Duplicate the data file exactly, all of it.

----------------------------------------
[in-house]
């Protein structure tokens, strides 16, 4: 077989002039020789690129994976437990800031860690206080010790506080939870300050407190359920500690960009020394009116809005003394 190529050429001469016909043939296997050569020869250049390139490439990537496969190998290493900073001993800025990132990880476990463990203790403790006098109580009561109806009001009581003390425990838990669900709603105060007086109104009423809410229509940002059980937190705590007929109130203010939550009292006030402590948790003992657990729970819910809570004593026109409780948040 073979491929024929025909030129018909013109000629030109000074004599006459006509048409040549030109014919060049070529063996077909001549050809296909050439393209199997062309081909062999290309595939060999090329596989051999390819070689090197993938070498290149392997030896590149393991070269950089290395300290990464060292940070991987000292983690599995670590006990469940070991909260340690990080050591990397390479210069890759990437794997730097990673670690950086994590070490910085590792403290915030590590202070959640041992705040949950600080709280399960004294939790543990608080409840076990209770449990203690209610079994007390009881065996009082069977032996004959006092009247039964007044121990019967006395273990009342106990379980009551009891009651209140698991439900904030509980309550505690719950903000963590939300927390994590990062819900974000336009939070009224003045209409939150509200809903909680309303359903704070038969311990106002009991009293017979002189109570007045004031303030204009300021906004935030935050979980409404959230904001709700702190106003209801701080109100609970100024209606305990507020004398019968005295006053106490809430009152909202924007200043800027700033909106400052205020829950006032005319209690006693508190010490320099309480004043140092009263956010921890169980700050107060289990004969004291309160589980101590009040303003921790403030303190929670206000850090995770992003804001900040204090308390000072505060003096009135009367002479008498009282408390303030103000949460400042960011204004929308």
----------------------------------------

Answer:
[in-house]
């Protein structure tokens, strides 16, 4: 077989002039020789690129994976437990800031860690206080010790506080939870300050407190359920500690960009020394009116809005003394 190529050429001469016909043939296997050569020869250049390139490439990537496969190998290493900073001993800025990132990880476990463990203790403790006098109580009561109806009001009581003390425990838990669900709603105060007086109104009423809410229509940002059980937190705590007929109130203010939550009292006030402590948790003992657990729970819910809570004593026109409780948040 073979491929024929025909030129018909013109000629030109000074004599006459006509048409040549030109014919060049070529063996077909001549050809296909050439393209199997062309081909062999290309595939060999090329596989051999390819070689090197993938070498290149392997030896590149393991070269950089290395300290990464060292940070991987000292983690599995670590006990469940070991909260340690990080050591990397390479210069890759990437794997730097990673670690950086994590070490910085590792403290915030590590202070959640041992705040949950600080709280399960004294939790543990608080409840076990209770449990203690209610079994007390009881065996009082069977032996004959006092009247039964007044121990019967006395273990009342106990379980009551009891009651209140698991439900904030509980309550505690719950903000963590939300927390994590990062819900974000336009939070009224003045209409939150509200809903909680309303359903704070038969311990106002009991009293017979002189109570007045004031303030204009300021906004935030935050979980409404959230904001709700702190106003209801701080109100609970100024209606305990507020004398019968005295006053106490809430009152909202924007200043800027700033909106400052205020829950006032005319209690006693508190010490320099309480004043140092009263956010921890169980700050107060289990004969004291309160589980101590009040303003921790403030303190929670206000850090995770992003804001900040204090308390000072505060003096009135009367002479008498009282408390303030103000949460400042960011204004929308």